Former South African road race champion Jay Thomson is extremely passionate. Not just about cycling – something central to his existence after 14 years in the professional peloton – but about mental health too.
He speaks about the importance of mental health and his happiness at returning to cycling while also discussing how his idea of a virtual platform that, amongst other things, could link riders to professionals in the mental health field.
Mental health in cycling
Thomson wins the combativity award for Stage 6 of the Tour of Guangxi, 2019. Tim de Waele via Getty Images.
‘Mental health is not spoken about enough,’ Thomson says, speaking from his home in Germany. ‘Both in general for the world, but also in cycling.
‘In the bigger cycling teams, those that have the budgets for it, they can employ mental health coaches or people that riders can talk to. But in general, it’s not something that every team has. Maybe that’s also why I’ve taken this role a little bit.’
The full extent of Thomson’s new role is to be revealed imminently. He tells me that he’ll be a head coach of an U23 Continental team.
‘When I finished cycling, I thought, I’m done. I don’t want to be back. I went to work in the normal world for a tech company over the last two years.
‘I’m not a qualified sports scientist, however I understand where these young riders are going to come from and where they’re going to go. While some still live at home, a lot of them are moving away and that’s a big step.’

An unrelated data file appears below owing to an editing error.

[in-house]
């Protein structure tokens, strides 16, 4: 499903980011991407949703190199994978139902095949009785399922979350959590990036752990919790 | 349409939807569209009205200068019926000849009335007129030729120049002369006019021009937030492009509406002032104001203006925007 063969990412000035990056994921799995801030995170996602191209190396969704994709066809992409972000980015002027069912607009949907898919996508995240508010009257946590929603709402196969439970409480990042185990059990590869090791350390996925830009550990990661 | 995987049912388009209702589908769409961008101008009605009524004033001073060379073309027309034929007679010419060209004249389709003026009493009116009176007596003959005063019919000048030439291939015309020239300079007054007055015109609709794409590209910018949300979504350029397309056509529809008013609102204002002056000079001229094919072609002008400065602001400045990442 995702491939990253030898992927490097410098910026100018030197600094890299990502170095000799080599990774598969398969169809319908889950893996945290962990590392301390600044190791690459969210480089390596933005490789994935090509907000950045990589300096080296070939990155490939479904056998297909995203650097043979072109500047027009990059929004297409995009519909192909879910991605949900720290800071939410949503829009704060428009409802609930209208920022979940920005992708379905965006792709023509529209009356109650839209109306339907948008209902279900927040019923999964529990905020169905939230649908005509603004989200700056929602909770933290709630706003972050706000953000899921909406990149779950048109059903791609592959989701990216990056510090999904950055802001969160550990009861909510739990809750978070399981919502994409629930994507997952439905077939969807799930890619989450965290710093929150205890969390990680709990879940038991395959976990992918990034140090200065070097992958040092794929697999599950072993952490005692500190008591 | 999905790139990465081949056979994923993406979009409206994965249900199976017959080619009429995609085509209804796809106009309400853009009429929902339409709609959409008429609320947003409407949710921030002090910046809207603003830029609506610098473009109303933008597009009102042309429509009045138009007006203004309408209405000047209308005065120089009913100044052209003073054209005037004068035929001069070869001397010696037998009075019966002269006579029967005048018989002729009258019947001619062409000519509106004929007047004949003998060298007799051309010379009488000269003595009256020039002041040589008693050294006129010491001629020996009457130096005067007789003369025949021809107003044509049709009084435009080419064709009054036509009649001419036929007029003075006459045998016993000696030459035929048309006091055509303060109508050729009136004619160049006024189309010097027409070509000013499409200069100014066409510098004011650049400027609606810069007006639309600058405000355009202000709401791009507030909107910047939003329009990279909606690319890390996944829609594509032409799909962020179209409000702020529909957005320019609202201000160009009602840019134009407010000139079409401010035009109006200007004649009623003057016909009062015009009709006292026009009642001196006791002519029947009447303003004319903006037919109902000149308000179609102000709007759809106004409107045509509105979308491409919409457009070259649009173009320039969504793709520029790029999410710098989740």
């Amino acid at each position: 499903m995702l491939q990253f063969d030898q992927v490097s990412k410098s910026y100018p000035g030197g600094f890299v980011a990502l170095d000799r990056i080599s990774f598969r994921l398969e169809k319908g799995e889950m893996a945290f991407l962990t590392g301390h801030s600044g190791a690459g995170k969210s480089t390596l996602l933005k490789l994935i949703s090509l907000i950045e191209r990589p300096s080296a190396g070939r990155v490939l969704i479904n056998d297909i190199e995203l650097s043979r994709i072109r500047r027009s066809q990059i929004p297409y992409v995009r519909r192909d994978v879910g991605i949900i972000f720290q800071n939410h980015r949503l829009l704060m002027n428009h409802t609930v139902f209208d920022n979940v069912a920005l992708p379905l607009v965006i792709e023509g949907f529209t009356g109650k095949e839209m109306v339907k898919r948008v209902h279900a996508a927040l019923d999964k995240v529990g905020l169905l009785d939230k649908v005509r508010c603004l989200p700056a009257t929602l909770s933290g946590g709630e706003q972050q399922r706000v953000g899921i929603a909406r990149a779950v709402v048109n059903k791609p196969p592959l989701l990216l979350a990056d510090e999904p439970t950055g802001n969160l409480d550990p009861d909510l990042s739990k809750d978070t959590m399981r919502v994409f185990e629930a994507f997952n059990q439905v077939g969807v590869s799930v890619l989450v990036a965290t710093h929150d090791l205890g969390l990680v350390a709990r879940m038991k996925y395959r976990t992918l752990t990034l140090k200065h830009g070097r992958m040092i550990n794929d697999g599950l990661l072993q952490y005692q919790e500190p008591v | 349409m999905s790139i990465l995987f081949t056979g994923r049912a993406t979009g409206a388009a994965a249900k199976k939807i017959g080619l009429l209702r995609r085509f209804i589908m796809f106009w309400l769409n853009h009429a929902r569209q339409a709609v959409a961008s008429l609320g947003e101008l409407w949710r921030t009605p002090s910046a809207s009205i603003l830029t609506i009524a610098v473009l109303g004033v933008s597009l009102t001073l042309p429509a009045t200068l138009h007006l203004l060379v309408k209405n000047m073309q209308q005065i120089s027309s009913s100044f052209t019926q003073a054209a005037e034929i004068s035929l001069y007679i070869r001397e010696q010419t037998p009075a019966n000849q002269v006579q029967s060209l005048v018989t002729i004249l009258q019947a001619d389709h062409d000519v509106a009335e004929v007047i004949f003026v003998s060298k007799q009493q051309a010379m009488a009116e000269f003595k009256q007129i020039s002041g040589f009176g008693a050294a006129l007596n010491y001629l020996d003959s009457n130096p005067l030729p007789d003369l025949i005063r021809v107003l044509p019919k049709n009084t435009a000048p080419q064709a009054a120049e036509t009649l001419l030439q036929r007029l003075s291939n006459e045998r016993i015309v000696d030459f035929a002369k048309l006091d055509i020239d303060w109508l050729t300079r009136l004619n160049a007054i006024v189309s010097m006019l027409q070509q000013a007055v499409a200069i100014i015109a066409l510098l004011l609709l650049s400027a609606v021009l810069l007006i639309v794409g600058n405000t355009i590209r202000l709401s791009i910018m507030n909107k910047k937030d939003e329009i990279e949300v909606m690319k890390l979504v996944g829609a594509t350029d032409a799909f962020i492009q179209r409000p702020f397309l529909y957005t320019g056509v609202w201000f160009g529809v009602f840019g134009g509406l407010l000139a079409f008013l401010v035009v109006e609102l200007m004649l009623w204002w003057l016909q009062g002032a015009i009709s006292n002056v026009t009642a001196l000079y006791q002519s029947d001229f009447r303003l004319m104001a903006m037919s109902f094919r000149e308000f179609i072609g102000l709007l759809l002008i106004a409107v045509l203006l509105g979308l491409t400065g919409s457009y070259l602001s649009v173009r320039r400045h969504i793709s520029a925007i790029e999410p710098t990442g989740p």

Thomson was born in South Africa, something that is easily identifiable by his accent. Like many, he also had to move throughout his career while racing for the likes of Fly V Australia, Bissell, UnitedHealthcare and MTN-Qhubeka, even settling in the United States for three years.
‘I knew no-one. You don’t arrive in a country and instantly have a line of friends around the corner to go to a restaurant with or sit in the park and talk about life. It feels weird to talk to a teammate about an issue. What if you think the boss is treating you a bit shit?’
While not immediately impacted by the lack of friendships after moving to the US, he did struggle with the time zone difference that meant he couldn’t ring his dad in the middle of the day.
‘People don’t like to talk about mental health because they think it’s a weakness. Maybe we spend too much time talking about the good side of things and showing a different picture that we have, painting this lifestyle that we all live on planet Jupiter and it’s all beautiful and perfect.’
Life isn’t always perfect. He tells me that while living in North Carolina, he was awoken by a phone call at 3am. One of his best friends had died by suicide in their early twenties.
‘I was crying in a house by myself, not knowing what to do. I didn’t have enough money to go home for the funeral. There’s no platform that can ever help you with that. I was on the bike at five o’clock that morning. I didn’t know where I was going. That’s where I found my salvation. I did the same when my grandmother died, when my cousin died and when my grandfather died. I got on the bike and just disappeared.’
Physical and mental impact of crashes, retirement
Thomson and teammate Ben King at E3 Harelbeke in 2018. Tim de Waele via Getty Images.
Thomson admits he struggled with the impact of injuries throughout his career, something that can happen to many riders. He cites Julian Alaphilippe’s recent season as just one example of reaching good form only to be impeded by crashes and injuries.
‘When it happens just one year you can say ah, bad luck. But when it happens multiple years and you build up a whole career of having the same things happen to you, it becomes an issue. You start to think about it too much. These are the things that you need to get out of your system.’
After 14 seasons in the professional peloton, Thomson retired at the end of 2020.